Esmolol did not show any significant laboratory abnormalities, and patients tolerated the drug well while being infused for up to 24 hours. However, some cases of hyperkalemia with esmolol use have been reported. Electrolyte levels should be monitored for hyperkalemia in patients who have renal disease. Hypoglycemic induced tachycardia is often not present with the use of Esmolol, like other beta-blockers. Patients who are on Esmolol and are known diabetics should be closely monitored. Esmolol has also been reported to exacerbate coronary vasospasms, such as Prinzmetal’s Angina.
In a setting of a patient with pheochromocytoma, esmolol should be given with an alpha-blocker not to have beta-blockage without opposed alpha. Patients with a history of hyperthyroidism should be closely monitored after discontinuation of esmolol may exacerbate hyperthyroidism. Esmolol may also aggravate arterial insufficiency in patients with a history of the significant peripheral vascular disease.
Esmolol is contraindicated in patients with sinus bradycardia, sick sinus syndrome, atrioventricular heart block, heart failure, cardiogenic shock, pulmonary hypertension, and history of hypersensitivity reactions to esmolol. Esmolol and calcium channel blockers should not be given together, as this may exacerbate hypotension and bradycardia.
Patients with first-degree heart block and nodal dysfunctions are at an increased risk of progressive heart block, bradycardia, and AV dissociation. Patients with preexisting heart failure are at greater risk of complete heart failure and cardiogenic shock. Patients with airway disease, such as asthma and chronic obstructive pulmonary disease should be cautious when using any beta-blocker, such as Esmolol. Even though effects on beta-2 is minimal, some risk may exist.
Esmolol is a category C drug in pregnancy. During trials in third-trimester pregnancy and labor, Esmolol has been shown to cause fetal bradycardia, which persisted after the drug infusion was discontinued. There is no conclusive data regarding milk excretion; however, due to the serious potential for adverse effects, it should not be used in breastfeeding mothers.
Numerous drug-drug interactions exist with esmolol, most significant being:
Esmolol is an ultra-fast-acting medication, which can alter heart rate and pressure very quickly. While the patient is on esmolol, it is recommended that they have continuous blood pressure monitoring, heart rate, mean arterial pressure, and if possible ECG. An arterial line will provide the best method of continuous blood pressure monitoring, which is beneficial in use with esmolol. When given peripherally, the intravenous (IV) site should be checked regularly to ensure that it did not infiltrate and extravasate. As mentioned above, in patients with comorbidities, appropriate blood levels should be monitored, such as glucose (diabetes), thyroid levels (hyperthyroid), potassium (renal insufficiency), and peripheral pulses (peripheral vascular disease).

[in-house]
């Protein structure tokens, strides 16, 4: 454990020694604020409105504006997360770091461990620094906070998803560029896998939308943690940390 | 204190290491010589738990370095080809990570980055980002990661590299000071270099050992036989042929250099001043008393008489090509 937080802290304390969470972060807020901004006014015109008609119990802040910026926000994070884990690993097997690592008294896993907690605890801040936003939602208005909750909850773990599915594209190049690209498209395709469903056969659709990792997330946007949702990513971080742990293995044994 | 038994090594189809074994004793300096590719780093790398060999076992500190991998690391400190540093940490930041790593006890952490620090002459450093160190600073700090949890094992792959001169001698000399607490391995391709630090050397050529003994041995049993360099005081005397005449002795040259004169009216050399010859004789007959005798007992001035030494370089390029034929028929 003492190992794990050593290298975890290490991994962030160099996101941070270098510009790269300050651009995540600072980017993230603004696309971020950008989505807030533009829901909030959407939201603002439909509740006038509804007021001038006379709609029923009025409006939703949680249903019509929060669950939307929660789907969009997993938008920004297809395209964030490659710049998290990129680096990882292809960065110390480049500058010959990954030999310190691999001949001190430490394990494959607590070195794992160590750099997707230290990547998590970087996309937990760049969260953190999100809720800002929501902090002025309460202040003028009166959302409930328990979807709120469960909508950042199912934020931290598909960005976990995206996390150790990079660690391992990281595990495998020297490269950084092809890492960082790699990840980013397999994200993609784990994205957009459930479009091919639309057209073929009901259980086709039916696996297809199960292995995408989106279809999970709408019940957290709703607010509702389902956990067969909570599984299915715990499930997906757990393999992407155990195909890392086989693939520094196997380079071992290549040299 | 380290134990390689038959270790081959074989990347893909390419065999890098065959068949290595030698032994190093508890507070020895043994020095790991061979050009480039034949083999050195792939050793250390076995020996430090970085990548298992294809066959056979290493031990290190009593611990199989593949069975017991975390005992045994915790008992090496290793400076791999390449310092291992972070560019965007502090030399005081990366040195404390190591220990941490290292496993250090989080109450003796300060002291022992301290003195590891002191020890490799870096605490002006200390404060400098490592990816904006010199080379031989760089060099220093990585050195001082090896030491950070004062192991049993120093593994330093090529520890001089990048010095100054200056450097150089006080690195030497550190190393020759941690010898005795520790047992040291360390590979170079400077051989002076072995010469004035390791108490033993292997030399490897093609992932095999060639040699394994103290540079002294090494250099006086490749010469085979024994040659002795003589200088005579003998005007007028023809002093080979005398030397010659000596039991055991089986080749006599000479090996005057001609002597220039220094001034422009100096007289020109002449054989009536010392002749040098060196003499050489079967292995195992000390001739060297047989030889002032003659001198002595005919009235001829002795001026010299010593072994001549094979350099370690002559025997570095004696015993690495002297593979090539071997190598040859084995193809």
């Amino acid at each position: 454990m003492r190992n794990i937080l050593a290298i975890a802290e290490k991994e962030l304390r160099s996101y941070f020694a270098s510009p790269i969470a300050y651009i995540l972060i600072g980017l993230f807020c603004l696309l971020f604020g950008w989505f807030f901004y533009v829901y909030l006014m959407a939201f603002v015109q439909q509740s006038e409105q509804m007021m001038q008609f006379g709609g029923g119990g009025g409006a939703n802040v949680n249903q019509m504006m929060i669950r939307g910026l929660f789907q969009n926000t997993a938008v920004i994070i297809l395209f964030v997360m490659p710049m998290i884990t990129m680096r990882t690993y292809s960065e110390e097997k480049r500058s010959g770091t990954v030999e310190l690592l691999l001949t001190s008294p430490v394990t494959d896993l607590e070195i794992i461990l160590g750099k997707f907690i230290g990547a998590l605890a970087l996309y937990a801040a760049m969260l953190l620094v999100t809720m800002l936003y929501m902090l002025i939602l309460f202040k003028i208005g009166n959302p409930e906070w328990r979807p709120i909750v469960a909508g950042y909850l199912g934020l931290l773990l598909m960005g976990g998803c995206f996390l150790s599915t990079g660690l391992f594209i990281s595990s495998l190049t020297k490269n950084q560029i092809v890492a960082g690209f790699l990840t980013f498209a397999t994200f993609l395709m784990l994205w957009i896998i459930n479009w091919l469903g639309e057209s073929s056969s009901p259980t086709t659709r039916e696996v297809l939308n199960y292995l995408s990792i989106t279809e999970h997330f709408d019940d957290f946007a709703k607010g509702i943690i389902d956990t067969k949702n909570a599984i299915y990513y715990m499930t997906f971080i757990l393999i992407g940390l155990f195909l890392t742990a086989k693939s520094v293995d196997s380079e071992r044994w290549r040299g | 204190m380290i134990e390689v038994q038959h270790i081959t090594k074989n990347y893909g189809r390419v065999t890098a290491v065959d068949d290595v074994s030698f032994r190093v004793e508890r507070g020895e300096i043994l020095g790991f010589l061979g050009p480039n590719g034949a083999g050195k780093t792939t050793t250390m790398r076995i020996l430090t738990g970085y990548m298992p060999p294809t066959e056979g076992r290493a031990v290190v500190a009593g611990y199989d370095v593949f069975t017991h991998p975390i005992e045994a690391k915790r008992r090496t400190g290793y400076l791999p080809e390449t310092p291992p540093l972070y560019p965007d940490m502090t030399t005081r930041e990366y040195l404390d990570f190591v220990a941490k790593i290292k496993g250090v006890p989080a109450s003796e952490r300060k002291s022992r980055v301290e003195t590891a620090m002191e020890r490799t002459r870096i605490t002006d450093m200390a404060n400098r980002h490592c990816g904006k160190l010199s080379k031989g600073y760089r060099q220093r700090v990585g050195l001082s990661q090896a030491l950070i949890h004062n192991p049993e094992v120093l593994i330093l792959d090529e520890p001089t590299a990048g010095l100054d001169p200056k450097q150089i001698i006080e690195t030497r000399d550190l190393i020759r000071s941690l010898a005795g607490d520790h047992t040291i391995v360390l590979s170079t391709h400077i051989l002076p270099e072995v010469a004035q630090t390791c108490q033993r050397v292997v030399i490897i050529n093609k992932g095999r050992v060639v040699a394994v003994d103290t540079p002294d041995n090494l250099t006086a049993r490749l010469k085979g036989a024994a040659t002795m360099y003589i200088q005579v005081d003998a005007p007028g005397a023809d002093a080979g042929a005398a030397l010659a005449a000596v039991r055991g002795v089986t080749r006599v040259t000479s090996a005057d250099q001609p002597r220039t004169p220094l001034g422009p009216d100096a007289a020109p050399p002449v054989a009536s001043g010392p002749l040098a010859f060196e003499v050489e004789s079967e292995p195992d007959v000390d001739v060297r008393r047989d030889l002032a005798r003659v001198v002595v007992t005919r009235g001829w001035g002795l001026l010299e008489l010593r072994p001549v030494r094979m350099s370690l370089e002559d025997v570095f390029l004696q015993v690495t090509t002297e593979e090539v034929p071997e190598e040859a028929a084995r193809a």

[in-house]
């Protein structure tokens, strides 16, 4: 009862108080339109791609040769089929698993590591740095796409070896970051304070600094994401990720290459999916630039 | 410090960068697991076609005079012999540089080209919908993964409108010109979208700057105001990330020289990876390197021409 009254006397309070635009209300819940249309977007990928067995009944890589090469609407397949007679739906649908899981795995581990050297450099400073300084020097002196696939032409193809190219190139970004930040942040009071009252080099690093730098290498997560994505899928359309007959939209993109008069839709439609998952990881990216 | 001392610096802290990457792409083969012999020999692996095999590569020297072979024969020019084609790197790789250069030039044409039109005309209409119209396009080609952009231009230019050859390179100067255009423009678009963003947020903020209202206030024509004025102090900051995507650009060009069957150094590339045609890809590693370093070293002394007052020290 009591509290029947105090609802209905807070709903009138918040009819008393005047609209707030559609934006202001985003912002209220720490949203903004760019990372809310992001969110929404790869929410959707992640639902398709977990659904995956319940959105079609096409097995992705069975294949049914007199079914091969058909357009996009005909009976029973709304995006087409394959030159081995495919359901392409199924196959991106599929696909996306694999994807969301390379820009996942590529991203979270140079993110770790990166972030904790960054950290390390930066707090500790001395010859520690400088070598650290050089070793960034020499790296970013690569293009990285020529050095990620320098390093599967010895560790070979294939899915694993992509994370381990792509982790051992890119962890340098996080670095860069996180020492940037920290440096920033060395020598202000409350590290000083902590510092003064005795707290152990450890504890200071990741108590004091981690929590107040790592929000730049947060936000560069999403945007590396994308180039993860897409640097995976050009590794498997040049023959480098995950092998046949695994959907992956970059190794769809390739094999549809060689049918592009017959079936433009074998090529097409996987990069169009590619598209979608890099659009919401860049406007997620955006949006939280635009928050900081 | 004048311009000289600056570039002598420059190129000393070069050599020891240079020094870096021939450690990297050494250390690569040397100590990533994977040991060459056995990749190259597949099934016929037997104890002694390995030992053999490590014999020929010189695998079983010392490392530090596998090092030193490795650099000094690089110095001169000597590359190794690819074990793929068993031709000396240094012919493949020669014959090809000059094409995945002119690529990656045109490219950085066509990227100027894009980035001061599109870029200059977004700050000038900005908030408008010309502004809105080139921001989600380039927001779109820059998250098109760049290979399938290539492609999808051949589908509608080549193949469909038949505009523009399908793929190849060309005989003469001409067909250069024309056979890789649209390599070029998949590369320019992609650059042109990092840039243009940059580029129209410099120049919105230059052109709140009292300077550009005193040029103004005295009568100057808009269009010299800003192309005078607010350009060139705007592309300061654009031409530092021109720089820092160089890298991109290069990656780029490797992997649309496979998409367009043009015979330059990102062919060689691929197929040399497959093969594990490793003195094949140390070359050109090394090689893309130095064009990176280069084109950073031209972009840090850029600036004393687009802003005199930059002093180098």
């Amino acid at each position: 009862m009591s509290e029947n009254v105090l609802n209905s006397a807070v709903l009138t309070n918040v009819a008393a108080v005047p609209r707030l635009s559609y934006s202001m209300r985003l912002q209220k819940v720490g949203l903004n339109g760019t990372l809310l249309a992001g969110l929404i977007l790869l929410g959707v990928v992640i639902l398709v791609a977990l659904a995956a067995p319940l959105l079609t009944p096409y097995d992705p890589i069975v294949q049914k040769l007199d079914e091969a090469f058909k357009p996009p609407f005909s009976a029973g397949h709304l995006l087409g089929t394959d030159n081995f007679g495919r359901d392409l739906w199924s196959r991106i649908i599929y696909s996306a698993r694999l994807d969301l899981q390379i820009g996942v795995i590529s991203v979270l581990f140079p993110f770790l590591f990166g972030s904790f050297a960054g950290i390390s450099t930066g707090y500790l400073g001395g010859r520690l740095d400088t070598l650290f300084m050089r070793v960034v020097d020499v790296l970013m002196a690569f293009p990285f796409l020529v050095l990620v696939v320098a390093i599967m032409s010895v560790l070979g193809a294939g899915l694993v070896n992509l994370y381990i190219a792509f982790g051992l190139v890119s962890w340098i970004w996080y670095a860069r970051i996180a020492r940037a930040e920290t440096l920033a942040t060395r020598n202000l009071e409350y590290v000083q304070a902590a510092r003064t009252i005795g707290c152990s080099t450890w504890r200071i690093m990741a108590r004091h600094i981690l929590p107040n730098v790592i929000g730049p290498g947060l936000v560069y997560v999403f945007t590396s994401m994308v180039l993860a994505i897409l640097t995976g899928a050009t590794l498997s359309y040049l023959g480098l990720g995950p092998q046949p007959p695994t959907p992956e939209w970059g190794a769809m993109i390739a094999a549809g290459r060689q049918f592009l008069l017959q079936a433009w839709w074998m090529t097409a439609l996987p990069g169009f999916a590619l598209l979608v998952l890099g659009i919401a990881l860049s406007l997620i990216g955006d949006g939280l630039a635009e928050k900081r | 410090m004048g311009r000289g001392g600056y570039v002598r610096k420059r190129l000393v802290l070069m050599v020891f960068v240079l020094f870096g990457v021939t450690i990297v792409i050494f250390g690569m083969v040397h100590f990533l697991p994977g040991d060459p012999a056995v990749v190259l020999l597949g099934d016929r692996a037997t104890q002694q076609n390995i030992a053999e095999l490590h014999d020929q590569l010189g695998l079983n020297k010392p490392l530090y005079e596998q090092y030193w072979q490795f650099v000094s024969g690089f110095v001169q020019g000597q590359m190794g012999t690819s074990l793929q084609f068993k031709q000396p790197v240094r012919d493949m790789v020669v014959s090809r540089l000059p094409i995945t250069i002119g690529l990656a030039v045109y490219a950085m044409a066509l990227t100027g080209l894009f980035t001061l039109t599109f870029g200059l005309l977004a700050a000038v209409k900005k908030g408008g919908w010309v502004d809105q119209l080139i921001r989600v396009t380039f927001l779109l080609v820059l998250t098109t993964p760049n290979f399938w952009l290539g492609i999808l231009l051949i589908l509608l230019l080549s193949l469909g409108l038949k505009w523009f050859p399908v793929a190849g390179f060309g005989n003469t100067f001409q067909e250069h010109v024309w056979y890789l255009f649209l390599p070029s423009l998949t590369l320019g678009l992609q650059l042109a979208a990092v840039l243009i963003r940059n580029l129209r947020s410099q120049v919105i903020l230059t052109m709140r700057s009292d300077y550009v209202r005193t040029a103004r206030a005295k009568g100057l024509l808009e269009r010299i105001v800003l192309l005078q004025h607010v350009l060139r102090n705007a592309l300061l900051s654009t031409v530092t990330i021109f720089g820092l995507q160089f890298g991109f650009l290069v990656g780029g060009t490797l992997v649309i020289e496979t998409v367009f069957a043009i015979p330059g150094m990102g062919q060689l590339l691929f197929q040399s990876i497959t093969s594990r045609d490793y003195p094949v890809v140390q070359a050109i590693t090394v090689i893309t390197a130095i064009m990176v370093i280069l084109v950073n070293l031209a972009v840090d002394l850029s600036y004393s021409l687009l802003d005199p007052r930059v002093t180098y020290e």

An overdose of esmolol can result in a myriad of symptoms and effects. Cardiac signs of toxicity include, but not limited to bradycardia, AV block of any degree, complete AV dissociation, decrease contractility, cardiogenic shock, asystole, and PEA. Neurologic signs of toxicity include but not limited to respiratory irregularities, seizures, coma, and psychiatric symptomatology. Other signs of toxicity may manifest as bronchospasms, gastrointestinal mesenteric ischemia, peripheral cyanosis and pulselessness.
Since Esmolol has a very short half-life (9 minutes), toxicity should be treated by discontinuation of the esmolol infusion. Acute toxicity is often self-limited and is treated supportively. Toxicity which results in bradycardia should be treated by atropine, pacing, and other anticholinergic agents. Cardiogenic shock can be treated with inotropic agents likes dobutamine, dopamine, and isoproterenol. Bronchospasms, even though rare, should be treated with a beta-2 agonist, such as albuterol. The Advanced Cardiac Life Support protocols should treat PEA and asystolic cardiac arrest. As with other beta-blocker overdoses, intravenous glucagon and calcium chloride can be given to mitigating the effects of eEsmolol while it is being metabolized.